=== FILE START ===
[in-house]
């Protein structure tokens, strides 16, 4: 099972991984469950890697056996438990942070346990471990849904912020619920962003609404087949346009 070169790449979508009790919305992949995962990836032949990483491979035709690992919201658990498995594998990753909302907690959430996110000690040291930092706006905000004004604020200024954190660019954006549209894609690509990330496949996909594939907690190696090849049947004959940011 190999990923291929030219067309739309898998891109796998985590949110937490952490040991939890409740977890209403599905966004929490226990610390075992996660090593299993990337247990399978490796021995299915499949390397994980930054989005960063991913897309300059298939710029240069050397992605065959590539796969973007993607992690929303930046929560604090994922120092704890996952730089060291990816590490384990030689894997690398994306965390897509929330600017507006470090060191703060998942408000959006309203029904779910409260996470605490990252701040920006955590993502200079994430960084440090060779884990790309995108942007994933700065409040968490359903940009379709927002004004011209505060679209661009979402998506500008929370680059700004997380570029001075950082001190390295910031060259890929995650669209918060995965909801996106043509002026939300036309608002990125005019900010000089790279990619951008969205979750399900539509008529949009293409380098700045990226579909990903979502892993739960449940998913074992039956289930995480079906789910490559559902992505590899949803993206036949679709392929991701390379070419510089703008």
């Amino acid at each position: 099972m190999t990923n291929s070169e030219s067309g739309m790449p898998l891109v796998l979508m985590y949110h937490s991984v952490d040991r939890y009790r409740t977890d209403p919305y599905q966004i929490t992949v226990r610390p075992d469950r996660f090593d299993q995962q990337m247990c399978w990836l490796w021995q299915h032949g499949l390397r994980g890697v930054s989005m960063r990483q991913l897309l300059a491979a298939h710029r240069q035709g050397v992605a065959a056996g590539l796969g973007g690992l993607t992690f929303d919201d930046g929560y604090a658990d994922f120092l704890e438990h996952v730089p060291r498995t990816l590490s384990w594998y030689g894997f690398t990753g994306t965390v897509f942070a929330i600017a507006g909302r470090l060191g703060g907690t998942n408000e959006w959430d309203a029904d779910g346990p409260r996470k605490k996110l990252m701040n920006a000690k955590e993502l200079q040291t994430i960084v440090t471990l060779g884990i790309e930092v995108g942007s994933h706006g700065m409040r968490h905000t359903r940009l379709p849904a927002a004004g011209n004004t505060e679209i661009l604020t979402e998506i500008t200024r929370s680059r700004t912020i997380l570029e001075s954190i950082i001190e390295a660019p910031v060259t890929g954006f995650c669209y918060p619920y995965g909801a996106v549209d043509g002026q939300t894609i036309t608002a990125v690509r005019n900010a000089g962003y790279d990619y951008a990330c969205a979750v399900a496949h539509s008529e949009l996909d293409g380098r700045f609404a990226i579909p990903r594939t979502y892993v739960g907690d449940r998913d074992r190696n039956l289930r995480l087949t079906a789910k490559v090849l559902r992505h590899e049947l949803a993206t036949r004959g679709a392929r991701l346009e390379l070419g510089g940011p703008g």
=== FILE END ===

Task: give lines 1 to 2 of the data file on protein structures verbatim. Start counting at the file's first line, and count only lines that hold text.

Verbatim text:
[in-house]
């Protein structure tokens, strides 16, 4: 099972991984469950890697056996438990942070346990471990849904912020619920962003609404087949346009 070169790449979508009790919305992949995962990836032949990483491979035709690992919201658990498995594998990753909302907690959430996110000690040291930092706006905000004004604020200024954190660019954006549209894609690509990330496949996909594939907690190696090849049947004959940011 190999990923291929030219067309739309898998891109796998985590949110937490952490040991939890409740977890209403599905966004929490226990610390075992996660090593299993990337247990399978490796021995299915499949390397994980930054989005960063991913897309300059298939710029240069050397992605065959590539796969973007993607992690929303930046929560604090994922120092704890996952730089060291990816590490384990030689894997690398994306965390897509929330600017507006470090060191703060998942408000959006309203029904779910409260996470605490990252701040920006955590993502200079994430960084440090060779884990790309995108942007994933700065409040968490359903940009379709927002004004011209505060679209661009979402998506500008929370680059700004997380570029001075950082001190390295910031060259890929995650669209918060995965909801996106043509002026939300036309608002990125005019900010000089790279990619951008969205979750399900539509008529949009293409380098700045990226579909990903979502892993739960449940998913074992039956289930995480079906789910490559559902992505590899949803993206036949679709392929991701390379070419510089703008």